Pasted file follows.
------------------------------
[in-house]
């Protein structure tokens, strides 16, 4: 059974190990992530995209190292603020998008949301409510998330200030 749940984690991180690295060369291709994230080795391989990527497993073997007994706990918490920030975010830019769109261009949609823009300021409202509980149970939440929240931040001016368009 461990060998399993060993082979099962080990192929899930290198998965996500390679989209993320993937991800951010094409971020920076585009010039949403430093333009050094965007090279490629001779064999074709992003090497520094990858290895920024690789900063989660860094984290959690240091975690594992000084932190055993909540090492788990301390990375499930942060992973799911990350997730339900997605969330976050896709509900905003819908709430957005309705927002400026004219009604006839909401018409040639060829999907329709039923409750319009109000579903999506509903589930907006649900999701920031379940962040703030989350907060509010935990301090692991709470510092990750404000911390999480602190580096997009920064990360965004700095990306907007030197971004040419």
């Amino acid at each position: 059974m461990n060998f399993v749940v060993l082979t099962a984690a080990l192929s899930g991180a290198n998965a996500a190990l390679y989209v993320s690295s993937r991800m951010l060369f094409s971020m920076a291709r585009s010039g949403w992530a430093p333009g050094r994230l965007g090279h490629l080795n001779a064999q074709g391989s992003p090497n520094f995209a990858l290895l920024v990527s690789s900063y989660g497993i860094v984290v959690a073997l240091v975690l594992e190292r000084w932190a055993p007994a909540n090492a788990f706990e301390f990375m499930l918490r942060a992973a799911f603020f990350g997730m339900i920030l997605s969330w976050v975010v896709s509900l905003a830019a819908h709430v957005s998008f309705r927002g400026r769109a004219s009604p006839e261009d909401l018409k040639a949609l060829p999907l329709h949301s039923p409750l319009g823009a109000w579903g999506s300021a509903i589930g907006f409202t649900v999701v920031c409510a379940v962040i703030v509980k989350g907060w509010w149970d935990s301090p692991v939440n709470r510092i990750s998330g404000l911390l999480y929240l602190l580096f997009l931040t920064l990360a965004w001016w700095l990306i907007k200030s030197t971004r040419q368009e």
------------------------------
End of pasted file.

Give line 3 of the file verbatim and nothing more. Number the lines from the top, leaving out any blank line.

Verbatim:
């Amino acid at each position: 059974m461990n060998f399993v749940v060993l082979t099962a984690a080990l192929s899930g991180a290198n998965a996500a190990l390679y989209v993320s690295s993937r991800m951010l060369f094409s971020m920076a291709r585009s010039g949403w992530a430093p333009g050094r994230l965007g090279h490629l080795n001779a064999q074709g391989s992003p090497n520094f995209a990858l290895l920024v990527s690789s900063y989660g497993i860094v984290v959690a073997l240091v975690l594992e190292r000084w932190a055993p007994a909540n090492a788990f706990e301390f990375m499930l918490r942060a992973a799911f603020f990350g997730m339900i920030l997605s969330w976050v975010v896709s509900l905003a830019a819908h709430v957005s998008f309705r927002g400026r769109a004219s009604p006839e261009d909401l018409k040639a949609l060829p999907l329709h949301s039923p409750l319009g823009a109000w579903g999506s300021a509903i589930g907006f409202t649900v999701v920031c409510a379940v962040i703030v509980k989350g907060w509010w149970d935990s301090p692991v939440n709470r510092i990750s998330g404000l911390l999480y929240l602190l580096f997009l931040t920064l990360a965004w001016w700095l990306i907007k200030s030197t971004r040419q368009e």